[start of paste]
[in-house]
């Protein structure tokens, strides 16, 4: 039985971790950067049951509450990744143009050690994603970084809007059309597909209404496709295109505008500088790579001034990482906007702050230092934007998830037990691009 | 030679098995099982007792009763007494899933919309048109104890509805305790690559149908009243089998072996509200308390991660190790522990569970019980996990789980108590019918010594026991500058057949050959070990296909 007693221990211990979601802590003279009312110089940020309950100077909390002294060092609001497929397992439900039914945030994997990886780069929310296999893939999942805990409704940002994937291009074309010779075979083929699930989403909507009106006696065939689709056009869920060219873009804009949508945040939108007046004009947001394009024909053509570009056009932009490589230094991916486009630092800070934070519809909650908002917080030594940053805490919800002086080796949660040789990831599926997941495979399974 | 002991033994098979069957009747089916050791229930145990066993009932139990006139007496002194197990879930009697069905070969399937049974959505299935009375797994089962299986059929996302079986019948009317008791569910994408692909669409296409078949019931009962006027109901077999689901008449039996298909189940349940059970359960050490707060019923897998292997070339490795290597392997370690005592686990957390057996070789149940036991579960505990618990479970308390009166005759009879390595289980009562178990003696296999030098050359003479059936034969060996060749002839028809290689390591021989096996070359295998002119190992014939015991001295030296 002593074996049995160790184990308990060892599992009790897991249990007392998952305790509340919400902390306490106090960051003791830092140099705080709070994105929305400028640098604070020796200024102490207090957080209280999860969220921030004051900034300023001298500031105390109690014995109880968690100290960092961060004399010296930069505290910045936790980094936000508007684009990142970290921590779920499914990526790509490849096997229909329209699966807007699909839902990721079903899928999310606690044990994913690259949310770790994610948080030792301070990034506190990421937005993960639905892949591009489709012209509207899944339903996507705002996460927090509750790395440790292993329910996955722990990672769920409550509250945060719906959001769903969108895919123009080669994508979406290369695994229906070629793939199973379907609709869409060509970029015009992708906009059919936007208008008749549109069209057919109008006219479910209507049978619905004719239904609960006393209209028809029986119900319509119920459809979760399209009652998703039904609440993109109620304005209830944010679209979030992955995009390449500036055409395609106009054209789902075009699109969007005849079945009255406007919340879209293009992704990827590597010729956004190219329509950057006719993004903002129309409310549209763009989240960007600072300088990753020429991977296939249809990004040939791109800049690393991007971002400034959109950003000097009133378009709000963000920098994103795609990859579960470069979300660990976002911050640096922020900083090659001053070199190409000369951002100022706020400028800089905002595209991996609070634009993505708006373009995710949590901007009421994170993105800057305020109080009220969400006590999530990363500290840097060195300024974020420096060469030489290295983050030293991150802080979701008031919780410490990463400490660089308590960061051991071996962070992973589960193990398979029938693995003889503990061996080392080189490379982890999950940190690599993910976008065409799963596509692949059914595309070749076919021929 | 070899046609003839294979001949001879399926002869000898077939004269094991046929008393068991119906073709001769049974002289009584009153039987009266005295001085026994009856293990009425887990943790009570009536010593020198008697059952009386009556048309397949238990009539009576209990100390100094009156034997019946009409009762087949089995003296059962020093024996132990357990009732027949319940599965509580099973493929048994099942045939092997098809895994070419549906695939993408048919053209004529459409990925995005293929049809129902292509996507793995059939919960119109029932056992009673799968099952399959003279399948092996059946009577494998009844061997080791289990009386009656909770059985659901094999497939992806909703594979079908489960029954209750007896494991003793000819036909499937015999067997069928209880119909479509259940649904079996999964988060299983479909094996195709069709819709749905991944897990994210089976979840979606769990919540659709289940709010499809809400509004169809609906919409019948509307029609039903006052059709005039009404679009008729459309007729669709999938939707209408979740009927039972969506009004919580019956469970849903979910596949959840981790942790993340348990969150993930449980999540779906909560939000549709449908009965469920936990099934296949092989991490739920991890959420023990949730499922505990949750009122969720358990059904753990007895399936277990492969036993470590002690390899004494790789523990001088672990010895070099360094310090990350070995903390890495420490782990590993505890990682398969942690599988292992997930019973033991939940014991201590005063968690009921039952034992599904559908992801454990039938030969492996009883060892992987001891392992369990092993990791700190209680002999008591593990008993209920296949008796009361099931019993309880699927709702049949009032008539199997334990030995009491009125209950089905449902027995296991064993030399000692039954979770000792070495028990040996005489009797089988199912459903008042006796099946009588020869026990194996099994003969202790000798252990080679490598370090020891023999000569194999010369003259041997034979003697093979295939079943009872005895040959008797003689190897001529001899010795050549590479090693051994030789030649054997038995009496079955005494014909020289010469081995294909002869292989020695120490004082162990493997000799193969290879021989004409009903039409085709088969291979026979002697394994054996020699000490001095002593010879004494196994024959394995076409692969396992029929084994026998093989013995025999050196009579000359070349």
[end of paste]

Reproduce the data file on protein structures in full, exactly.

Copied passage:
[in-house]
């Protein structure tokens, strides 16, 4: 039985971790950067049951509450990744143009050690994603970084809007059309597909209404496709295109505008500088790579001034990482906007702050230092934007998830037990691009 | 030679098995099982007792009763007494899933919309048109104890509805305790690559149908009243089998072996509200308390991660190790522990569970019980996990789980108590019918010594026991500058057949050959070990296909 007693221990211990979601802590003279009312110089940020309950100077909390002294060092609001497929397992439900039914945030994997990886780069929310296999893939999942805990409704940002994937291009074309010779075979083929699930989403909507009106006696065939689709056009869920060219873009804009949508945040939108007046004009947001394009024909053509570009056009932009490589230094991916486009630092800070934070519809909650908002917080030594940053805490919800002086080796949660040789990831599926997941495979399974 | 002991033994098979069957009747089916050791229930145990066993009932139990006139007496002194197990879930009697069905070969399937049974959505299935009375797994089962299986059929996302079986019948009317008791569910994408692909669409296409078949019931009962006027109901077999689901008449039996298909189940349940059970359960050490707060019923897998292997070339490795290597392997370690005592686990957390057996070789149940036991579960505990618990479970308390009166005759009879390595289980009562178990003696296999030098050359003479059936034969060996060749002839028809290689390591021989096996070359295998002119190992014939015991001295030296 002593074996049995160790184990308990060892599992009790897991249990007392998952305790509340919400902390306490106090960051003791830092140099705080709070994105929305400028640098604070020796200024102490207090957080209280999860969220921030004051900034300023001298500031105390109690014995109880968690100290960092961060004399010296930069505290910045936790980094936000508007684009990142970290921590779920499914990526790509490849096997229909329209699966807007699909839902990721079903899928999310606690044990994913690259949310770790994610948080030792301070990034506190990421937005993960639905892949591009489709012209509207899944339903996507705002996460927090509750790395440790292993329910996955722990990672769920409550509250945060719906959001769903969108895919123009080669994508979406290369695994229906070629793939199973379907609709869409060509970029015009992708906009059919936007208008008749549109069209057919109008006219479910209507049978619905004719239904609960006393209209028809029986119900319509119920459809979760399209009652998703039904609440993109109620304005209830944010679209979030992955995009390449500036055409395609106009054209789902075009699109969007005849079945009255406007919340879209293009992704990827590597010729956004190219329509950057006719993004903002129309409310549209763009989240960007600072300088990753020429991977296939249809990004040939791109800049690393991007971002400034959109950003000097009133378009709000963000920098994103795609990859579960470069979300660990976002911050640096922020900083090659001053070199190409000369951002100022706020400028800089905002595209991996609070634009993505708006373009995710949590901007009421994170993105800057305020109080009220969400006590999530990363500290840097060195300024974020420096060469030489290295983050030293991150802080979701008031919780410490990463400490660089308590960061051991071996962070992973589960193990398979029938693995003889503990061996080392080189490379982890999950940190690599993910976008065409799963596509692949059914595309070749076919021929 | 070899046609003839294979001949001879399926002869000898077939004269094991046929008393068991119906073709001769049974002289009584009153039987009266005295001085026994009856293990009425887990943790009570009536010593020198008697059952009386009556048309397949238990009539009576209990100390100094009156034997019946009409009762087949089995003296059962020093024996132990357990009732027949319940599965509580099973493929048994099942045939092997098809895994070419549906695939993408048919053209004529459409990925995005293929049809129902292509996507793995059939919960119109029932056992009673799968099952399959003279399948092996059946009577494998009844061997080791289990009386009656909770059985659901094999497939992806909703594979079908489960029954209750007896494991003793000819036909499937015999067997069928209880119909479509259940649904079996999964988060299983479909094996195709069709819709749905991944897990994210089976979840979606769990919540659709289940709010499809809400509004169809609906919409019948509307029609039903006052059709005039009404679009008729459309007729669709999938939707209408979740009927039972969506009004919580019956469970849903979910596949959840981790942790993340348990969150993930449980999540779906909560939000549709449908009965469920936990099934296949092989991490739920991890959420023990949730499922505990949750009122969720358990059904753990007895399936277990492969036993470590002690390899004494790789523990001088672990010895070099360094310090990350070995903390890495420490782990590993505890990682398969942690599988292992997930019973033991939940014991201590005063968690009921039952034992599904559908992801454990039938030969492996009883060892992987001891392992369990092993990791700190209680002999008591593990008993209920296949008796009361099931019993309880699927709702049949009032008539199997334990030995009491009125209950089905449902027995296991064993030399000692039954979770000792070495028990040996005489009797089988199912459903008042006796099946009588020869026990194996099994003969202790000798252990080679490598370090020891023999000569194999010369003259041997034979003697093979295939079943009872005895040959008797003689190897001529001899010795050549590479090693051994030789030649054997038995009496079955005494014909020289010469081995294909002869292989020695120490004082162990493997000799193969290879021989004409009903039409085709088969291979026979002697394994054996020699000490001095002593010879004494196994024959394995076409692969396992029929084994026998093989013995025999050196009579000359070349």